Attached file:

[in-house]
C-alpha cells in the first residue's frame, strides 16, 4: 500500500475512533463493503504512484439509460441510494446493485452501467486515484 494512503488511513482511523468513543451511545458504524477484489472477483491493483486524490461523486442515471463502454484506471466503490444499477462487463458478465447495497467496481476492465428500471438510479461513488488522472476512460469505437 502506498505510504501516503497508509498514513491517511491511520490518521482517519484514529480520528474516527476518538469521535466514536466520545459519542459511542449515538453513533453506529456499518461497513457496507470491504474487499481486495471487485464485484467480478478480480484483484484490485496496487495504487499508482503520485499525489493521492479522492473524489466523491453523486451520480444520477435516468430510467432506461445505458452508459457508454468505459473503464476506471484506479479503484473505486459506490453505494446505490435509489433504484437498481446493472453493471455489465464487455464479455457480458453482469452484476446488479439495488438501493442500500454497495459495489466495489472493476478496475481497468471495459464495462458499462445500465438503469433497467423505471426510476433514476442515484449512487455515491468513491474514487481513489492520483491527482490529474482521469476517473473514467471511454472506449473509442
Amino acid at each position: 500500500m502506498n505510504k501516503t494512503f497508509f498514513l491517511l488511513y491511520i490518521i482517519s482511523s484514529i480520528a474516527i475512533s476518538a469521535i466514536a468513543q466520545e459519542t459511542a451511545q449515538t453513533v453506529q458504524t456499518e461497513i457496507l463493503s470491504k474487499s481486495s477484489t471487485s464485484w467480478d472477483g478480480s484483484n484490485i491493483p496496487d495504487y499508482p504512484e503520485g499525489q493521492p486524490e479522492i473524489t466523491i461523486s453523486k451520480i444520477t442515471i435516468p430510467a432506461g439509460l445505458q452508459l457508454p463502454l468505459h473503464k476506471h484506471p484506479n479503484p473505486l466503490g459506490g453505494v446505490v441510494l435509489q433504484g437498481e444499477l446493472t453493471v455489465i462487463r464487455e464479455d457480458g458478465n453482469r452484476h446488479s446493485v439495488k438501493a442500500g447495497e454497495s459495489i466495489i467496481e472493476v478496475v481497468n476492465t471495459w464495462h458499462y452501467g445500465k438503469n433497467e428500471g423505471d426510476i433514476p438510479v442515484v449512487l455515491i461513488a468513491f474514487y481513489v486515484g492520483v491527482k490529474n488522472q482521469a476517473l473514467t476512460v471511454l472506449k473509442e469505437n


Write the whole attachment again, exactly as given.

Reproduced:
[in-house]
C-alpha cells in the first residue's frame, strides 16, 4: 500500500475512533463493503504512484439509460441510494446493485452501467486515484 494512503488511513482511523468513543451511545458504524477484489472477483491493483486524490461523486442515471463502454484506471466503490444499477462487463458478465447495497467496481476492465428500471438510479461513488488522472476512460469505437 502506498505510504501516503497508509498514513491517511491511520490518521482517519484514529480520528474516527476518538469521535466514536466520545459519542459511542449515538453513533453506529456499518461497513457496507470491504474487499481486495471487485464485484467480478478480480484483484484490485496496487495504487499508482503520485499525489493521492479522492473524489466523491453523486451520480444520477435516468430510467432506461445505458452508459457508454468505459473503464476506471484506479479503484473505486459506490453505494446505490435509489433504484437498481446493472453493471455489465464487455464479455457480458453482469452484476446488479439495488438501493442500500454497495459495489466495489472493476478496475481497468471495459464495462458499462445500465438503469433497467423505471426510476433514476442515484449512487455515491468513491474514487481513489492520483491527482490529474482521469476517473473514467471511454472506449473509442
Amino acid at each position: 500500500m502506498n505510504k501516503t494512503f497508509f498514513l491517511l488511513y491511520i490518521i482517519s482511523s484514529i480520528a474516527i475512533s476518538a469521535i466514536a468513543q466520545e459519542t459511542a451511545q449515538t453513533v453506529q458504524t456499518e461497513i457496507l463493503s470491504k474487499s481486495s477484489t471487485s464485484w467480478d472477483g478480480s484483484n484490485i491493483p496496487d495504487y499508482p504512484e503520485g499525489q493521492p486524490e479522492i473524489t466523491i461523486s453523486k451520480i444520477t442515471i435516468p430510467a432506461g439509460l445505458q452508459l457508454p463502454l468505459h473503464k476506471h484506471p484506479n479503484p473505486l466503490g459506490g453505494v446505490v441510494l435509489q433504484g437498481e444499477l446493472t453493471v455489465i462487463r464487455e464479455d457480458g458478465n453482469r452484476h446488479s446493485v439495488k438501493a442500500g447495497e454497495s459495489i466495489i467496481e472493476v478496475v481497468n476492465t471495459w464495462h458499462y452501467g445500465k438503469n433497467e428500471g423505471d426510476i433514476p438510479v442515484v449512487l455515491i461513488a468513491f474514487y481513489v486515484g492520483v491527482k490529474n488522472q482521469a476517473l473514467t476512460v471511454l472506449k473509442e469505437n